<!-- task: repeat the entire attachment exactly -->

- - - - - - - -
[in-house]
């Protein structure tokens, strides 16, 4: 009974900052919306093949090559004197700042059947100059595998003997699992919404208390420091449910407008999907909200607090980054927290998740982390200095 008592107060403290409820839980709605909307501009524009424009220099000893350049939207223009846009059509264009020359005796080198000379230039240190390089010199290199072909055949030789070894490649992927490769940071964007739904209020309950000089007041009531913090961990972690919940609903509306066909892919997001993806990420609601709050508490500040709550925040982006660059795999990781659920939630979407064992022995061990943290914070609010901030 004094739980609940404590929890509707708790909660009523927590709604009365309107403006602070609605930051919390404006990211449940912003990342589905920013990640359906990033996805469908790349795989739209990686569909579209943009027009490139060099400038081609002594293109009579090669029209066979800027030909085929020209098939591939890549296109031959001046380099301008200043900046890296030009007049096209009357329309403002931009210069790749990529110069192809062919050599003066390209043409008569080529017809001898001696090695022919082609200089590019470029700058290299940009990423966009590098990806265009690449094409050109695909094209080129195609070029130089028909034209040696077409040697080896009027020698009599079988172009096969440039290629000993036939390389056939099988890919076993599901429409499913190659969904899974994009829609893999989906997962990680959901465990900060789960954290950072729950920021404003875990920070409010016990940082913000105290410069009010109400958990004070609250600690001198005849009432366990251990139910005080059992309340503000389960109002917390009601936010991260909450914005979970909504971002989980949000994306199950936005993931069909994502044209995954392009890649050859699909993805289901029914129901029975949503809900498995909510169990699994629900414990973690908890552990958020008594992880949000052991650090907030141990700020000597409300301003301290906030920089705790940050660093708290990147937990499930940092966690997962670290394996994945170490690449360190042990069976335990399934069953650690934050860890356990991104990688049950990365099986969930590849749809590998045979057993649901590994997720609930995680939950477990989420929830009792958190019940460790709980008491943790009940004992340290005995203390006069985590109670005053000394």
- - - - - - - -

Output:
[in-house]
């Protein structure tokens, strides 16, 4: 009974900052919306093949090559004197700042059947100059595998003997699992919404208390420091449910407008999907909200607090980054927290998740982390200095 008592107060403290409820839980709605909307501009524009424009220099000893350049939207223009846009059509264009020359005796080198000379230039240190390089010199290199072909055949030789070894490649992927490769940071964007739904209020309950000089007041009531913090961990972690919940609903509306066909892919997001993806990420609601709050508490500040709550925040982006660059795999990781659920939630979407064992022995061990943290914070609010901030 004094739980609940404590929890509707708790909660009523927590709604009365309107403006602070609605930051919390404006990211449940912003990342589905920013990640359906990033996805469908790349795989739209990686569909579209943009027009490139060099400038081609002594293109009579090669029209066979800027030909085929020209098939591939890549296109031959001046380099301008200043900046890296030009007049096209009357329309403002931009210069790749990529110069192809062919050599003066390209043409008569080529017809001898001696090695022919082609200089590019470029700058290299940009990423966009590098990806265009690449094409050109695909094209080129195609070029130089028909034209040696077409040697080896009027020698009599079988172009096969440039290629000993036939390389056939099988890919076993599901429409499913190659969904899974994009829609893999989906997962990680959901465990900060789960954290950072729950920021404003875990920070409010016990940082913000105290410069009010109400958990004070609250600690001198005849009432366990251990139910005080059992309340503000389960109002917390009601936010991260909450914005979970909504971002989980949000994306199950936005993931069909994502044209995954392009890649050859699909993805289901029914129901029975949503809900498995909510169990699994629900414990973690908890552990958020008594992880949000052991650090907030141990700020000597409300301003301290906030920089705790940050660093708290990147937990499930940092966690997962670290394996994945170490690449360190042990069976335990399934069953650690934050860890356990991104990688049950990365099986969930590849749809590998045979057993649901590994997720609930995680939950477990989420929830009792958190019940460790709980008491943790009940004992340290005995203390006069985590109670005053000394």